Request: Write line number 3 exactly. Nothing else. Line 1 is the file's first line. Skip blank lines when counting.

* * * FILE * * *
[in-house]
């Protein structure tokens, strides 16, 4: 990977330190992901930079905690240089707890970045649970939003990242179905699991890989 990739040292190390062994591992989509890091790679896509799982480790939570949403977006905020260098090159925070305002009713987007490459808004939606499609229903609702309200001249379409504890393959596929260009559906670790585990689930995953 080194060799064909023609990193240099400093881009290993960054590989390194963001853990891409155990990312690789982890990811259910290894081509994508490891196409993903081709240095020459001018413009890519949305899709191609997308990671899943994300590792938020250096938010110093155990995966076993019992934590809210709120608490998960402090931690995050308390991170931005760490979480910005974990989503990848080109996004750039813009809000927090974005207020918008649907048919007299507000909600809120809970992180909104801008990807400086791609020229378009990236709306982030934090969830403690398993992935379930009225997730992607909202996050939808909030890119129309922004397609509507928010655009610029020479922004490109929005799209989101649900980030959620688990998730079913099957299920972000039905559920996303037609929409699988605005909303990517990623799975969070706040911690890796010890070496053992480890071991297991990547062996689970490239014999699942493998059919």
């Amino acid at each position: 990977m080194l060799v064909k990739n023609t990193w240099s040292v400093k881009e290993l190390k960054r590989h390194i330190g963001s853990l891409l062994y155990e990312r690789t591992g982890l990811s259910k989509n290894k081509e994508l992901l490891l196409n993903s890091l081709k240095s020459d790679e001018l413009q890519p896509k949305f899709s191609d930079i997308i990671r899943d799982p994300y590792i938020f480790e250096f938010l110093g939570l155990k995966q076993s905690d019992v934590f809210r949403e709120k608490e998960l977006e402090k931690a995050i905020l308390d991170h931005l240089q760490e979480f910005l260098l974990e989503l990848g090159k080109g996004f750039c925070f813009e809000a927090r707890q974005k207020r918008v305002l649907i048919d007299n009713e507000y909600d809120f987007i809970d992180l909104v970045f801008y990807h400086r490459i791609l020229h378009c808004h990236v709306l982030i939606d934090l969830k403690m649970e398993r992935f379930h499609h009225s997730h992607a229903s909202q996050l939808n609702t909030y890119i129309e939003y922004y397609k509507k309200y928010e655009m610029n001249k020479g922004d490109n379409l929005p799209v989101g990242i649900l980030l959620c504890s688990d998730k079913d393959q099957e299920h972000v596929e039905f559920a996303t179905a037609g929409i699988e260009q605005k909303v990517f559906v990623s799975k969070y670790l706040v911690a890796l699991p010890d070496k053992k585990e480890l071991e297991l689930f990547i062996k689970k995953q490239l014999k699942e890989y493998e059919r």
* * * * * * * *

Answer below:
């Amino acid at each position: 990977m080194l060799v064909k990739n023609t990193w240099s040292v400093k881009e290993l190390k960054r590989h390194i330190g963001s853990l891409l062994y155990e990312r690789t591992g982890l990811s259910k989509n290894k081509e994508l992901l490891l196409n993903s890091l081709k240095s020459d790679e001018l413009q890519p896509k949305f899709s191609d930079i997308i990671r899943d799982p994300y590792i938020f480790e250096f938010l110093g939570l155990k995966q076993s905690d019992v934590f809210r949403e709120k608490e998960l977006e402090k931690a995050i905020l308390d991170h931005l240089q760490e979480f910005l260098l974990e989503l990848g090159k080109g996004f750039c925070f813009e809000a927090r707890q974005k207020r918008v305002l649907i048919d007299n009713e507000y909600d809120f987007i809970d992180l909104v970045f801008y990807h400086r490459i791609l020229h378009c808004h990236v709306l982030i939606d934090l969830k403690m649970e398993r992935f379930h499609h009225s997730h992607a229903s909202q996050l939808n609702t909030y890119i129309e939003y922004y397609k509507k309200y928010e655009m610029n001249k020479g922004d490109n379409l929005p799209v989101g990242i649900l980030l959620c504890s688990d998730k079913d393959q099957e299920h972000v596929e039905f559920a996303t179905a037609g929409i699988e260009q605005k909303v990517f559906v990623s799975k969070y670790l706040v911690a890796l699991p010890d070496k053992k585990e480890l071991e297991l689930f990547i062996k689970k995953q490239l014999k699942e890989y493998e059919r």